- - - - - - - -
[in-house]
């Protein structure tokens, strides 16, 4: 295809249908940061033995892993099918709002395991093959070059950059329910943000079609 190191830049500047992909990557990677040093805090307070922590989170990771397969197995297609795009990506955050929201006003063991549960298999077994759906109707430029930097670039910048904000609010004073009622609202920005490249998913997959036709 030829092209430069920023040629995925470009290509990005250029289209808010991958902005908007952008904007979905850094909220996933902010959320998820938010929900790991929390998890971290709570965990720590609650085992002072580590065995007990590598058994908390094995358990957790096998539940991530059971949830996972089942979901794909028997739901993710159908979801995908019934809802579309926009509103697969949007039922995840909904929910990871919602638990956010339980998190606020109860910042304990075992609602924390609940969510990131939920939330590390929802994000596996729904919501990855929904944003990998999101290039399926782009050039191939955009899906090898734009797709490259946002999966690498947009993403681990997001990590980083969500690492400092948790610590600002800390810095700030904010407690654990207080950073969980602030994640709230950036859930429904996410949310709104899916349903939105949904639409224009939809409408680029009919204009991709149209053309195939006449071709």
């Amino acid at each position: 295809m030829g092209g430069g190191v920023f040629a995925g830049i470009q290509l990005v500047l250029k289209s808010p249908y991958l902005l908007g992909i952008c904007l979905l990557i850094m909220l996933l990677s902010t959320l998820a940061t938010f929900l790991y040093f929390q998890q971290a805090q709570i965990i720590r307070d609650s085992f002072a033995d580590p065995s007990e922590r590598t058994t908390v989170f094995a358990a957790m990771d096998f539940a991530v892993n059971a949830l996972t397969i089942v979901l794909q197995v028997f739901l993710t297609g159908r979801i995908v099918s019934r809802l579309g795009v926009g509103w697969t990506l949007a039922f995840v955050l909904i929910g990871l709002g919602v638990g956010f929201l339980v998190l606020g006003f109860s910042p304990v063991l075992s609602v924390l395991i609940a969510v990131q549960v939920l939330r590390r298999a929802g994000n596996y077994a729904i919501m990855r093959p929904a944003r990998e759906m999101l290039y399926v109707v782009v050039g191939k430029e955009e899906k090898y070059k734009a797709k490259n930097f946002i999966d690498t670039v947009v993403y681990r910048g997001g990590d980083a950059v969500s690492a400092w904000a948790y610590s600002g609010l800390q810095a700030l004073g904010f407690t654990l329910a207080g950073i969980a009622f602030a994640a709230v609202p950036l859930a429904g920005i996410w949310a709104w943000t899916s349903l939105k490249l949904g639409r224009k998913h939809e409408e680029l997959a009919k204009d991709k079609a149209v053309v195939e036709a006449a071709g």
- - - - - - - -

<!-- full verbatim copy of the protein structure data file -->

[in-house]
């Protein structure tokens, strides 16, 4: 295809249908940061033995892993099918709002395991093959070059950059329910943000079609 190191830049500047992909990557990677040093805090307070922590989170990771397969197995297609795009990506955050929201006003063991549960298999077994759906109707430029930097670039910048904000609010004073009622609202920005490249998913997959036709 030829092209430069920023040629995925470009290509990005250029289209808010991958902005908007952008904007979905850094909220996933902010959320998820938010929900790991929390998890971290709570965990720590609650085992002072580590065995007990590598058994908390094995358990957790096998539940991530059971949830996972089942979901794909028997739901993710159908979801995908019934809802579309926009509103697969949007039922995840909904929910990871919602638990956010339980998190606020109860910042304990075992609602924390609940969510990131939920939330590390929802994000596996729904919501990855929904944003990998999101290039399926782009050039191939955009899906090898734009797709490259946002999966690498947009993403681990997001990590980083969500690492400092948790610590600002800390810095700030904010407690654990207080950073969980602030994640709230950036859930429904996410949310709104899916349903939105949904639409224009939809409408680029009919204009991709149209053309195939006449071709």
């Amino acid at each position: 295809m030829g092209g430069g190191v920023f040629a995925g830049i470009q290509l990005v500047l250029k289209s808010p249908y991958l902005l908007g992909i952008c904007l979905l990557i850094m909220l996933l990677s902010t959320l998820a940061t938010f929900l790991y040093f929390q998890q971290a805090q709570i965990i720590r307070d609650s085992f002072a033995d580590p065995s007990e922590r590598t058994t908390v989170f094995a358990a957790m990771d096998f539940a991530v892993n059971a949830l996972t397969i089942v979901l794909q197995v028997f739901l993710t297609g159908r979801i995908v099918s019934r809802l579309g795009v926009g509103w697969t990506l949007a039922f995840v955050l909904i929910g990871l709002g919602v638990g956010f929201l339980v998190l606020g006003f109860s910042p304990v063991l075992s609602v924390l395991i609940a969510v990131q549960v939920l939330r590390r298999a929802g994000n596996y077994a729904i919501m990855r093959p929904a944003r990998e759906m999101l290039y399926v109707v782009v050039g191939k430029e955009e899906k090898y070059k734009a797709k490259n930097f946002i999966d690498t670039v947009v993403y681990r910048g997001g990590d980083a950059v969500s690492a400092w904000a948790y610590s600002g609010l800390q810095a700030l004073g904010f407690t654990l329910a207080g950073i969980a009622f602030a994640a709230v609202p950036l859930a429904g920005i996410w949310a709104w943000t899916s349903l939105k490249l949904g639409r224009k998913h939809e409408e680029l997959a009919k204009d991709k079609a149209v053309v195939e036709a006449a071709g």